Trump’s rise: Are Democrats to blame?
“Did Democrats cry wolf?” asked Frank Bruni in The New York Times. Political commentators on both the Left and Right have been warning for months that Donald Trump’s bigotry, nativism, and volatile personality make him a unique threat to the country—yet the tightness of the polls suggests many voters aren’t convinced. Maybe it’s because they’ve heard it all before. Four years ago, many liberals denounced the mild-mannered Republican nominee Mitt Romney as a “bloodsucking capitalist vampire whose indictment of Obamacare was ipso facto proof of his racism.” In 2008, John McCain was portrayed as a “combustible hothead who couldn’t be allowed anywhere near the nuclear codes.” When hyperbolic invective like this is deployed against decent politicians, how do you convince Republican voters that this year’s nominee truly poses a “much greater, graver danger”? Liberals have often portrayed opponents “as not just wrong but evil,” said Pascal-Emmanuel Gobry in TheWeek.com. So as voters hear them hyperventilating about Trump, they’re asking, “Why should we trust you this time?”
“Liberals may be accused of many sins, but enabling Trump is not one of them,” said Jonathan Chait in NYMag.com. We have been warning for decades that Republicans were using “racial coding” to appeal to whites, and “descending into unhinged, knee-jerk, anti-intellectual reaction.” They can’t blame us just because we’ve been proved right. It’s pretty rich of conservatives to claim Republicans were “blinded to Trump’s inadequacies” by extreme rhetoric, said Jonathan Bernstein in BloombergView.com. The Right accused President Clinton of being “a drug-running murderer and a likely communist”; attacked John Kerry’s service record in Vietnam; and declined for years to disown racist allegations that President Obama wasn’t a U.S. citizen. It’s Republicans who “are responsible for Trump.”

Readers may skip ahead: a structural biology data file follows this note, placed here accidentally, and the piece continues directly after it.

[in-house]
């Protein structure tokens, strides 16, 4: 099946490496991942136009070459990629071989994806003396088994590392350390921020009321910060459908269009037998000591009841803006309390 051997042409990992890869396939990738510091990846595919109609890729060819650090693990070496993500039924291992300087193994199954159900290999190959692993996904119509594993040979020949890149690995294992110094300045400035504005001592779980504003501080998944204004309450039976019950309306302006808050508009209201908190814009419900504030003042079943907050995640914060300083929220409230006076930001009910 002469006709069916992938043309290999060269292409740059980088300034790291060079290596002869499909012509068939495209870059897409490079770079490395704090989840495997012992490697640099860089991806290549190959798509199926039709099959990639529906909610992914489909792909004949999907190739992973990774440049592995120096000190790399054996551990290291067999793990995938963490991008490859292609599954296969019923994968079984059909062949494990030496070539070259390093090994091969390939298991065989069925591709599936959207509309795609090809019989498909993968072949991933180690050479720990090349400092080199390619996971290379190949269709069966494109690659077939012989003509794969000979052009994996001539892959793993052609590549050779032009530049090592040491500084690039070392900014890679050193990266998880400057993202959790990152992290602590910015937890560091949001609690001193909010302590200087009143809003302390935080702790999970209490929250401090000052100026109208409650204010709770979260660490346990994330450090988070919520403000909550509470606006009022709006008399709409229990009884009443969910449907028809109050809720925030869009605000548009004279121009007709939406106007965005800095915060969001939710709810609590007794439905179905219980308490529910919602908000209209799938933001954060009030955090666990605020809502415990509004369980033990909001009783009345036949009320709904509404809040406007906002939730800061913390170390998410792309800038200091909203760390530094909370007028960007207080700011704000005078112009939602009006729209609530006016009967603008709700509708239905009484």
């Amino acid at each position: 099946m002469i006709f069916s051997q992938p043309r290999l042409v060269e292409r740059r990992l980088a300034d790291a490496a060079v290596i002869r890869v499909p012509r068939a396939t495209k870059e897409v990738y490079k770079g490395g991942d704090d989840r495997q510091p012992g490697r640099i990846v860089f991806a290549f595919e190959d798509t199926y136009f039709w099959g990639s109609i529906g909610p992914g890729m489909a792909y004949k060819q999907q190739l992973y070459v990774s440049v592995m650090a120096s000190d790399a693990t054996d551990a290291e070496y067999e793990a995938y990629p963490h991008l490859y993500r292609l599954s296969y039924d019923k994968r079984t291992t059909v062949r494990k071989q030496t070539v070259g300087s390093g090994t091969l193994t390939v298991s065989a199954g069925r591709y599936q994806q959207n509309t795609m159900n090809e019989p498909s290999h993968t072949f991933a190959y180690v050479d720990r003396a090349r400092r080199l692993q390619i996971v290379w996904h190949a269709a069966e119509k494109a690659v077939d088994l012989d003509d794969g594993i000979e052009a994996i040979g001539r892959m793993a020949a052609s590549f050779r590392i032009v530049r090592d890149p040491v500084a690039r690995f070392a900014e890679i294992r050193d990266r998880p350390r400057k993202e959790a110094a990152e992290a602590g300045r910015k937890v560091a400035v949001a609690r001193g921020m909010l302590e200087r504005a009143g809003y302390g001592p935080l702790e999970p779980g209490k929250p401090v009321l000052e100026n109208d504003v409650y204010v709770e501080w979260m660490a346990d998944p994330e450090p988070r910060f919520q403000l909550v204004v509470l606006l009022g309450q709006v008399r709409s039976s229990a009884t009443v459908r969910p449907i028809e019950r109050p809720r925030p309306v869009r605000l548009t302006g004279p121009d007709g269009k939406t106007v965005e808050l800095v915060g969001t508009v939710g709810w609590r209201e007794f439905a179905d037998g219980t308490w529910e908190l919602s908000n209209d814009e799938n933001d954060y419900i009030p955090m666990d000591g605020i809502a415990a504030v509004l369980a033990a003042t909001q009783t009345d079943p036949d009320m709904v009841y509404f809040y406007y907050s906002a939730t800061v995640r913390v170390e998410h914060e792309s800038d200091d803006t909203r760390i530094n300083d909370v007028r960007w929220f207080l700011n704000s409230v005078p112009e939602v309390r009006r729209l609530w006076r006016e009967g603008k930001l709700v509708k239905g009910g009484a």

Voters aren’t actually ignoring Trump’s deficiencies, said Aaron Blake in WashingtonPost.com. He’s the most unpopular presidential candidate in history: 44 percent of Americans think he is a racist, and 59 percent that his campaign appeals to bigotry. Trump is competitive only because we live “in a highly partisan country”—in which majorparty nominees are almost guaranteed 40 percent of the vote—and because Hillary Clinton is almost as unpopular as he is. “In another universe with even a modestly more popular Democratic candidate,” this race would be long over.
■ During George W. Bush’s final year in office, in 2008, 49% of Americans considered themselves to be “thriving.” Now 55.4% do. Among black Americans, the “thriving” percentage rose from 46.8% in 2008 to 59.7% in 2010, but has now dropped back to 53.2%. Gallup
■ 73% of U.S. adults read at least one book in the past year, up from 72% in 2015. 65% read a print book, 28% read an e-book, and 14% listened to an audiobook. Pew Research Center